Three bar charts are needed, showing how much the selected states contribute to total sales, orders and customers.

Drag SUM([Sales]), CNTD([Order ID]), CNTD([Customer ID]) to Columns, drag the State Set to Colour, reorder In/Out by dragging in the Colour Legend, then for each pill in Columns, use the dropdown to select Quick Table Calculation, Percent of total.

Looking good:

* Oops! See The Catch, below


The text labels above Sean’s bar charts look like a further sheet. In any case, I need some calculated fields for amount, percent of total and total for sales, customers and orders. I’ll need these for the various tooltips too. Examples below for sales

[Sales, Total]: {SUM([Sales])}

[Sales, Contribution by set]: SUM(IF [States, set] THEN [Sales] END)

[Sales, % Contribution from set]: [Sales, Contribution by set]/MIN([Sales, Total])

The MIN was needed in the last calculation because of the good old can’t mix aggregates and non-aggregates error. I dragged these to the view in a new chart to check the results against Sean’s. All good. Format numbers and duplicate for for Customer Names and Order IDs (with COUNTD instead of SUM).

I later needed to add {} around each of the calculations so that the tooltip also showed up on the grey part of the bar charts. this also meant that I had to adjust for aggregation errors.

Titles for the Bar Charts

Graphically, the titles are built up as three bar charts.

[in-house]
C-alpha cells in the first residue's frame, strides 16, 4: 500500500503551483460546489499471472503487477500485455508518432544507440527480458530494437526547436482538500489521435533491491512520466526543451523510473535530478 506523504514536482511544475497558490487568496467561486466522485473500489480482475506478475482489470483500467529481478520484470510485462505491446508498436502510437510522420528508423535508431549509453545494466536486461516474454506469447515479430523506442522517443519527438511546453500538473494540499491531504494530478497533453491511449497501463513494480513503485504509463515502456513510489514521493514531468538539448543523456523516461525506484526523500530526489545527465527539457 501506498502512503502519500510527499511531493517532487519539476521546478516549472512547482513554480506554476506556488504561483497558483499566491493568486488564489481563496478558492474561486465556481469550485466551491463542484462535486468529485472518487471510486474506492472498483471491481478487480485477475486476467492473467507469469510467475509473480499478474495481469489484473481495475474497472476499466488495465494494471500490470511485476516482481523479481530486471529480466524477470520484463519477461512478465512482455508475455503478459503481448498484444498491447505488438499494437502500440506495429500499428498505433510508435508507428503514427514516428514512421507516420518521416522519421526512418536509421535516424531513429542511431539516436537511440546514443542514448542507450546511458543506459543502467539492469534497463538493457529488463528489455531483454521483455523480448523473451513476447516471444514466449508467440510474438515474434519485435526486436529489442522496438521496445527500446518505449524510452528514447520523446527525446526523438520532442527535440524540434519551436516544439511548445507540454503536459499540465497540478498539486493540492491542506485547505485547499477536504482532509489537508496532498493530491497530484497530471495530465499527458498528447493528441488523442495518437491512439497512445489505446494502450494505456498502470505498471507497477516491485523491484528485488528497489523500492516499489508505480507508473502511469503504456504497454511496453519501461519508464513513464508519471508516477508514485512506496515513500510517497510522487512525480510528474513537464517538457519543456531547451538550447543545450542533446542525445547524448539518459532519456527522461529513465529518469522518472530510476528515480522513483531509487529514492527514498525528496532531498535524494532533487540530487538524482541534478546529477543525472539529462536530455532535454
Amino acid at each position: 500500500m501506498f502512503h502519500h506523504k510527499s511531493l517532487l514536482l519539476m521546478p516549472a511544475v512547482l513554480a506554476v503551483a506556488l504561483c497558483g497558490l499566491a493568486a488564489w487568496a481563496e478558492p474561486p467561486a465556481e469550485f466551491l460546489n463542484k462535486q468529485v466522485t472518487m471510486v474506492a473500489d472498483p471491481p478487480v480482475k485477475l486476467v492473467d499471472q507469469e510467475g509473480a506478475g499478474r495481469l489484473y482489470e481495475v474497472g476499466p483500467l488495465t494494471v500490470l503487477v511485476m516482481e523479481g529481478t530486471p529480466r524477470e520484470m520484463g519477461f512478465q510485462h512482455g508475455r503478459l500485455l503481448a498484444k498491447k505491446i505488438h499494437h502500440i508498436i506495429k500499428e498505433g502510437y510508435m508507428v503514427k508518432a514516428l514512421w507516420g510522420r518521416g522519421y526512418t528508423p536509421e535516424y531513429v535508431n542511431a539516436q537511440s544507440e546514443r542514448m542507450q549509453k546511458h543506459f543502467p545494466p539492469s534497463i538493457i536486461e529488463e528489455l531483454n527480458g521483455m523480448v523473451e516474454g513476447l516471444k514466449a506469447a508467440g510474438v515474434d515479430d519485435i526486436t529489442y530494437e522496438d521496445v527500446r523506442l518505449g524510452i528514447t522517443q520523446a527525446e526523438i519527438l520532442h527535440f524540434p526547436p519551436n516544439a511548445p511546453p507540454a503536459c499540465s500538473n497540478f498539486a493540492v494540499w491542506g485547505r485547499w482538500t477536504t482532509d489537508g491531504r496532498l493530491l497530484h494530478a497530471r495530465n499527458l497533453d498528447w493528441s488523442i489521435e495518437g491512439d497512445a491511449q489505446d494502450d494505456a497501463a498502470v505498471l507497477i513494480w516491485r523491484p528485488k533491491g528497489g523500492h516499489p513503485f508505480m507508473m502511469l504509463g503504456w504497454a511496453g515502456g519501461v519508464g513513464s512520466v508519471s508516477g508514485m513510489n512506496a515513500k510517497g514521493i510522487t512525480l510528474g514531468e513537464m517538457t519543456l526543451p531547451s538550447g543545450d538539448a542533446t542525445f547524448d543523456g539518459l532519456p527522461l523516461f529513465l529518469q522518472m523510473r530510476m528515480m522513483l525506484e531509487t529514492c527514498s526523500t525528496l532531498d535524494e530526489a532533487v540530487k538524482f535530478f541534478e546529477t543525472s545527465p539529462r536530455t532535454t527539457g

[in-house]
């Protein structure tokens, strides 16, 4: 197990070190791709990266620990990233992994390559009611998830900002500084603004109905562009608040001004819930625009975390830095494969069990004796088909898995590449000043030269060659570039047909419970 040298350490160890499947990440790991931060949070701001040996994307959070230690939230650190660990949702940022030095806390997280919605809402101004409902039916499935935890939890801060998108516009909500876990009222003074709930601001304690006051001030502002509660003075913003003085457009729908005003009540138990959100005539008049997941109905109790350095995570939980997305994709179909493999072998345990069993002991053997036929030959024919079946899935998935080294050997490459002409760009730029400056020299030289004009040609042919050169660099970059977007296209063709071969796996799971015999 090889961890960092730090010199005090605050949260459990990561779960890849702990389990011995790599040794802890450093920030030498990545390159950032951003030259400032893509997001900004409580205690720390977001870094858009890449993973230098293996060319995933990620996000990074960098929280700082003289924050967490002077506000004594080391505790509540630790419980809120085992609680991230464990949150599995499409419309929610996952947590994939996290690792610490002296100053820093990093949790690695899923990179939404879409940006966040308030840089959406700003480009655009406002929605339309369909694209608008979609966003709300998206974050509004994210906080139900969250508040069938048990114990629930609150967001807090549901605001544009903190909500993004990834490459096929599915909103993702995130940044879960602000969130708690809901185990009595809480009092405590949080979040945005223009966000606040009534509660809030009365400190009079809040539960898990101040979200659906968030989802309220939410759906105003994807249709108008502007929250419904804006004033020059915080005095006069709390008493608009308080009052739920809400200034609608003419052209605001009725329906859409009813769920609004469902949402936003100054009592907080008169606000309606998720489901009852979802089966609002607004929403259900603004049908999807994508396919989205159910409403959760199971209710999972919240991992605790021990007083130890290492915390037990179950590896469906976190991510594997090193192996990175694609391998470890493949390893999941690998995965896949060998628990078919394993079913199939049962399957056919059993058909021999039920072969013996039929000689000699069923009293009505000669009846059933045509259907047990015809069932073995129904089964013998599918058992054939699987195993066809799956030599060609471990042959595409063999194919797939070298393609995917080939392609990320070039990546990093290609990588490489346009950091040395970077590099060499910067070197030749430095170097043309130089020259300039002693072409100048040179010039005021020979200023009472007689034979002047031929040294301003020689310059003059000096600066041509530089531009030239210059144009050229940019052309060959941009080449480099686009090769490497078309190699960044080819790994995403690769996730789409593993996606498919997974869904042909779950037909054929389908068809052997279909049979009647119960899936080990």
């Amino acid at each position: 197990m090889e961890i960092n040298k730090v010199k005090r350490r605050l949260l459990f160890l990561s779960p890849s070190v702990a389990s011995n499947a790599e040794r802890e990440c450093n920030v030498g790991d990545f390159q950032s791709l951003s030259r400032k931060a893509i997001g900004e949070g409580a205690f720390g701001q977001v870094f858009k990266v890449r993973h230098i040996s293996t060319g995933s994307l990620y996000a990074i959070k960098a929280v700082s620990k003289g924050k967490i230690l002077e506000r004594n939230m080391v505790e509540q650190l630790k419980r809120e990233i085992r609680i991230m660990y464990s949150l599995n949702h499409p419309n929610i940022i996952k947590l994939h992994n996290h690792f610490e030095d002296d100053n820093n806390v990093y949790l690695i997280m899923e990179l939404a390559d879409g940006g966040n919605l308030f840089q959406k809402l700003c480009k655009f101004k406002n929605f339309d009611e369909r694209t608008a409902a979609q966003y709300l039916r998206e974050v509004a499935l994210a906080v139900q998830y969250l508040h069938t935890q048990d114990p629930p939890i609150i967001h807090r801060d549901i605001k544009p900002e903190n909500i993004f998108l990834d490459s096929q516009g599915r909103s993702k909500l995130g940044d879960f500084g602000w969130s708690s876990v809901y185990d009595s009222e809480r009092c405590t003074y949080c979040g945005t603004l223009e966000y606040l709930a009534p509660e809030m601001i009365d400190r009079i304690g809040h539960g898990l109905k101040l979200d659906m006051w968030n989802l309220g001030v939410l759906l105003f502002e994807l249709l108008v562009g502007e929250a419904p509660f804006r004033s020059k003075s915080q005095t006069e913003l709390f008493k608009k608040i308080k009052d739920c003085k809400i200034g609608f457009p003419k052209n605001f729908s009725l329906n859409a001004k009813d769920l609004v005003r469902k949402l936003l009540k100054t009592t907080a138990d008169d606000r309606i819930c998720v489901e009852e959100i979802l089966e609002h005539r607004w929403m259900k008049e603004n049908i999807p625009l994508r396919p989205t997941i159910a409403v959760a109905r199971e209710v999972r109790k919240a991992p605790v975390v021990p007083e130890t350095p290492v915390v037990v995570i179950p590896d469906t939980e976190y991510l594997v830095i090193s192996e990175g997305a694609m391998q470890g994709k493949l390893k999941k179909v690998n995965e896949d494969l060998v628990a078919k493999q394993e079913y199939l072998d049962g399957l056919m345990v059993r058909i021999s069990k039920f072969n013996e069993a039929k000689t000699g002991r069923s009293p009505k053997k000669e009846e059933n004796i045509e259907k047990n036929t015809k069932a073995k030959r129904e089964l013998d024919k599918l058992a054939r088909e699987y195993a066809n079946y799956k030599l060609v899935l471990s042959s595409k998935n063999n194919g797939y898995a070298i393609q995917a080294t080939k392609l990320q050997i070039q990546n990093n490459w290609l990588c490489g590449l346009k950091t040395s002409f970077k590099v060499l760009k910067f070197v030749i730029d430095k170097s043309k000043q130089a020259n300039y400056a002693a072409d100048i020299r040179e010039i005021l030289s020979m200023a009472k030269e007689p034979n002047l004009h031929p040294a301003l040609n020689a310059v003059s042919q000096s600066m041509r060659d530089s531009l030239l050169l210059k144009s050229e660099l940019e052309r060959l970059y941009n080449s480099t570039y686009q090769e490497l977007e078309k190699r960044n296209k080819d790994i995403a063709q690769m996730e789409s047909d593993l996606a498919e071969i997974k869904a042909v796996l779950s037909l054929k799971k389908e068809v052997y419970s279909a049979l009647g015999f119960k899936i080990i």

Type MIN(1.0) directly into Columns to get a green pill. CTRL-drag to the right twice and select chart type as bar chart. I used MIN(1.0) instead of the usual MIN(1) as the extra decimal give a bit more control over the axis.

Drag the appropriate calculations from above to Label for each chart and edit he chart labels appropriately to get:

Now I just need to adjust the colours and other formatting, remove the axis and we should be OK.

The Catch

I thought I’d get away without one this time, but the keen-eyed of you might have noticed that the Customers bar chart added up to around 200%, so clearly something was going wrong. I only noticed this at the end.

The problem was that most customers are represented in multiple states. This meant that the customers that had already been counted in the In group were counted again in the Out group.

The calculations for customers are now:

[Is customer represented by one of the In states?]:
{ FIXED [Customer Name]:
MAX([States, Set])

[Customers, Total]:
{COUNTD([Customer Name])}

[Customers, Contribution by set]:
{ FIXED [Customer Name]:
IF MAX([Is customer represented by one of the In states?]) THEN 1 ELSE 0 END

[Customers, % Contribution from set]:
{MAX([Customers, Contribution by set])/MIN([Customers, Total])}

I then needed to adjust the Customer Count bar chart by colouring using the new [Is customer represented by one of the In states?] calculation instead of just the set.

Finishing off

The rest was just creating the various tooltips using the calculations above or just dragging standard measures to the view, formatting and building the dashboard.

I think I may have discovered a bug! If I don’t use an extract, Tableau goes off in an endless loop of trying to execute the query after a couple of selection actions, even though the amount of data is very low and all local. I had to build the whole thing twice!